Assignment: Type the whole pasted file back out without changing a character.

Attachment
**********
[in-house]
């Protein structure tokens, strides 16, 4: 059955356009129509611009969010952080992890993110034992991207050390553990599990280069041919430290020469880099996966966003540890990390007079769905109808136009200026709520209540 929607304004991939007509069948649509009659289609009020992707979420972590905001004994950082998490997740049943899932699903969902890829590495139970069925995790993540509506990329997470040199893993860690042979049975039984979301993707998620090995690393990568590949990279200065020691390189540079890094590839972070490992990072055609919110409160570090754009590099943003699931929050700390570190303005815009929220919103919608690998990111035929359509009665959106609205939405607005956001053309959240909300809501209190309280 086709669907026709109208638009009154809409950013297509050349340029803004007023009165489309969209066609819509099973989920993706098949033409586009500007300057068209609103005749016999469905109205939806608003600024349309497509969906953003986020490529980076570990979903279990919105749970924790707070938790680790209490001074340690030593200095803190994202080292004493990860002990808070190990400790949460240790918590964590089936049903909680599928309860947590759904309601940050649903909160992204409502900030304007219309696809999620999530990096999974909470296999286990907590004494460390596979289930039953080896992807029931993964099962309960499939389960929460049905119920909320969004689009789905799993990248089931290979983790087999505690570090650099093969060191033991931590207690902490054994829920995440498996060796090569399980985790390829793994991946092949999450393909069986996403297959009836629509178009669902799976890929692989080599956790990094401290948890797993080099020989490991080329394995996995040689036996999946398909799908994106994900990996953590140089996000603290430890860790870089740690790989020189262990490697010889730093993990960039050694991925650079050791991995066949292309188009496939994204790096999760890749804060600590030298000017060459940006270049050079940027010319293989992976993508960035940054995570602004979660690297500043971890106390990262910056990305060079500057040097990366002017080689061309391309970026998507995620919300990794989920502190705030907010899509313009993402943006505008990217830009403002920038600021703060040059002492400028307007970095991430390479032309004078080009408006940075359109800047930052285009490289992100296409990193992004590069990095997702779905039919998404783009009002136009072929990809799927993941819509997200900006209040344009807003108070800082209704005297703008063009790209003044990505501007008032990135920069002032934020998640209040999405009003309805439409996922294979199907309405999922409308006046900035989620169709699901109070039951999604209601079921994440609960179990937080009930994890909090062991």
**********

[in-house]
């Protein structure tokens, strides 16, 4: 059955356009129509611009969010952080992890993110034992991207050390553990599990280069041919430290020469880099996966966003540890990390007079769905109808136009200026709520209540 929607304004991939007509069948649509009659289609009020992707979420972590905001004994950082998490997740049943899932699903969902890829590495139970069925995790993540509506990329997470040199893993860690042979049975039984979301993707998620090995690393990568590949990279200065020691390189540079890094590839972070490992990072055609919110409160570090754009590099943003699931929050700390570190303005815009929220919103919608690998990111035929359509009665959106609205939405607005956001053309959240909300809501209190309280 086709669907026709109208638009009154809409950013297509050349340029803004007023009165489309969209066609819509099973989920993706098949033409586009500007300057068209609103005749016999469905109205939806608003600024349309497509969906953003986020490529980076570990979903279990919105749970924790707070938790680790209490001074340690030593200095803190994202080292004493990860002990808070190990400790949460240790918590964590089936049903909680599928309860947590759904309601940050649903909160992204409502900030304007219309696809999620999530990096999974909470296999286990907590004494460390596979289930039953080896992807029931993964099962309960499939389960929460049905119920909320969004689009789905799993990248089931290979983790087999505690570090650099093969060191033991931590207690902490054994829920995440498996060796090569399980985790390829793994991946092949999450393909069986996403297959009836629509178009669902799976890929692989080599956790990094401290948890797993080099020989490991080329394995996995040689036996999946398909799908994106994900990996953590140089996000603290430890860790870089740690790989020189262990490697010889730093993990960039050694991925650079050791991995066949292309188009496939994204790096999760890749804060600590030298000017060459940006270049050079940027010319293989992976993508960035940054995570602004979660690297500043971890106390990262910056990305060079500057040097990366002017080689061309391309970026998507995620919300990794989920502190705030907010899509313009993402943006505008990217830009403002920038600021703060040059002492400028307007970095991430390479032309004078080009408006940075359109800047930052285009490289992100296409990193992004590069990095997702779905039919998404783009009002136009072929990809799927993941819509997200900006209040344009807003108070800082209704005297703008063009790209003044990505501007008032990135920069002032934020998640209040999405009003309805439409996922294979199907309405999922409308006046900035989620169709699901109070039951999604209601079921994440609960179990937080009930994890909090062991």